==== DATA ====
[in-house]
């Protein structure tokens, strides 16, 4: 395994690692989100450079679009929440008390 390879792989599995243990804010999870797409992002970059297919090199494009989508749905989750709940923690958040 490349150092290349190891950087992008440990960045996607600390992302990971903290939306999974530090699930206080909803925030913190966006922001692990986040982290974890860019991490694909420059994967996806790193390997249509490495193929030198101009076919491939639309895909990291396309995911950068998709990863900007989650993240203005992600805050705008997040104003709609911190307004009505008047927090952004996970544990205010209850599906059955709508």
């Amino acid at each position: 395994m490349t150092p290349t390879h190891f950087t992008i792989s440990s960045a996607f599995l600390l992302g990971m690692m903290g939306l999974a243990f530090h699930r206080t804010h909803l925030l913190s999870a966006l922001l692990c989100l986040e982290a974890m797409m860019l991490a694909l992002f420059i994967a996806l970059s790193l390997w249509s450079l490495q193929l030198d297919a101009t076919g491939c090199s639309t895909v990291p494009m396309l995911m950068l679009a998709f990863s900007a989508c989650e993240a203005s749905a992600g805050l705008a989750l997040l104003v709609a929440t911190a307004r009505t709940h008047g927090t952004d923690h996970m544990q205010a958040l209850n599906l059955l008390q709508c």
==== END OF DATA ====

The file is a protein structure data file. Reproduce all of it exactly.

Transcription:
[in-house]
């Protein structure tokens, strides 16, 4: 395994690692989100450079679009929440008390 390879792989599995243990804010999870797409992002970059297919090199494009989508749905989750709940923690958040 490349150092290349190891950087992008440990960045996607600390992302990971903290939306999974530090699930206080909803925030913190966006922001692990986040982290974890860019991490694909420059994967996806790193390997249509490495193929030198101009076919491939639309895909990291396309995911950068998709990863900007989650993240203005992600805050705008997040104003709609911190307004009505008047927090952004996970544990205010209850599906059955709508």
């Amino acid at each position: 395994m490349t150092p290349t390879h190891f950087t992008i792989s440990s960045a996607f599995l600390l992302g990971m690692m903290g939306l999974a243990f530090h699930r206080t804010h909803l925030l913190s999870a966006l922001l692990c989100l986040e982290a974890m797409m860019l991490a694909l992002f420059i994967a996806l970059s790193l390997w249509s450079l490495q193929l030198d297919a101009t076919g491939c090199s639309t895909v990291p494009m396309l995911m950068l679009a998709f990863s900007a989508c989650e993240a203005s749905a992600g805050l705008a989750l997040l104003v709609a929440t911190a307004r009505t709940h008047g927090t952004d923690h996970m544990q205010a958040l209850n599906l059955l008390q709508c």